Timely and Untimely Politics: Art and Protest in Early 1960s Japan
THIS EVENT IS ARCHIVED
Professor William Marotti (UCLA )
Date: 4 December 2013Time: 7:15 PM
Finishes: 4 December 2013Time: 9:00 PM
Venue: Russell Square: College BuildingsRoom: Khalili Lecture Theatre
Type of Event: Lecture
Series: WG Beasley Memorial Lecture
Marotti explores politics and timeliness by examining the advent of a critical art of the everyday in Japan in the 1960s and its links to political action. Between Anpo and the Olympics, and out of sync with eventful mass activism, artists sought to create eventfulness against a state-promoted, depoliticized daily life in the high growth economy. Marotti argues that microhistorical attention to such groupuscular art activities reveals hidden dimensions of conflict and engagement within the context of a global 1960s.
Professor William Marotti (UCLA ) - Timely and Untimely Politics: Art and Protest in Early 1960s Japan
William Marotti is an associate professor in the Department of History at UCLA, teaching modern Japanese history with an emphasis on everyday life and cultural-historical issues. He is also Chair of the East Asian Studies M.A. Interdepartmental Degree Program. He received his doctorate in 2001 from the University of Chicago’s Department of East Asian Civilizations and Cultures.
Marotti's Money, Trains and Guillotines: Art and Revolution in 1960s Japan (Duke University Press, 2013) addresses the politics of culture and everyday life in Japan in the early 1960s, explored through a focus upon transformations in avant-garde artistic production and performance. Marotti examines the advent of this art-based activism in Japan in the late 1950s and early 1960s in its complex relation with an internationalized art world, mass culture, domestic protest movements, and evolving forms of state practice, law, and surveillance. He further reflects upon the significance of this history for understanding the 1960s as a global moment, and the particular role of art and performance in these transformations.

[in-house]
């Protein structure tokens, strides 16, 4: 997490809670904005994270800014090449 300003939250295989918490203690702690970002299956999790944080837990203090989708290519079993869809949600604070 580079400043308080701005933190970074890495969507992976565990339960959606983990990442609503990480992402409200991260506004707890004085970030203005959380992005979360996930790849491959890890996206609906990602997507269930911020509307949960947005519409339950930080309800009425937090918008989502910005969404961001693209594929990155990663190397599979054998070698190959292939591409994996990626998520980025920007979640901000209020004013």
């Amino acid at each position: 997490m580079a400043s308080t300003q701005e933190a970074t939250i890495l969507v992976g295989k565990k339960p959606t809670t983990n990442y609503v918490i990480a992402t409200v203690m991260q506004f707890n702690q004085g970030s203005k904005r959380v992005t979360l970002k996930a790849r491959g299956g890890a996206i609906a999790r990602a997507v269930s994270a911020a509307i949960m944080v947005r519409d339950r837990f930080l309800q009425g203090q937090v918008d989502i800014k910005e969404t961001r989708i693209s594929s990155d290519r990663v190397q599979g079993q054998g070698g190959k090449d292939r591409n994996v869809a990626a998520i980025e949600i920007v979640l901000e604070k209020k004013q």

Marotti's current project builds on this study with an expanded consideration of the politics of the 1960s. Portions of this work appeared in the February 2009 issue of the American Historical Review for their forum on "The International 1968." Marotti also has contributed an essay considering the performance and politics of the Music group (Gurūpu ongaku) ca. 1960 to Tomorrow’s the Question: New Directions in Experimental Music Studies (ed. Benjamin Piekut, Univ. of Michigan Press, forthcoming), a follow-up to his essay in Yasunao Tone: Noise Media Language (Errant Bodies Press, 2007).
Marotti’s broader research interests include post-WWII Japan, global history, the 1960s, Cold War, comparability, critical theory, everyday life, art and politics, dance and performance, law and legitimation, and protest movements. He is the Director of the Japanese Arts and Globalizations (JAG) multi-campus research group.
Organiser: Japan Research Centre
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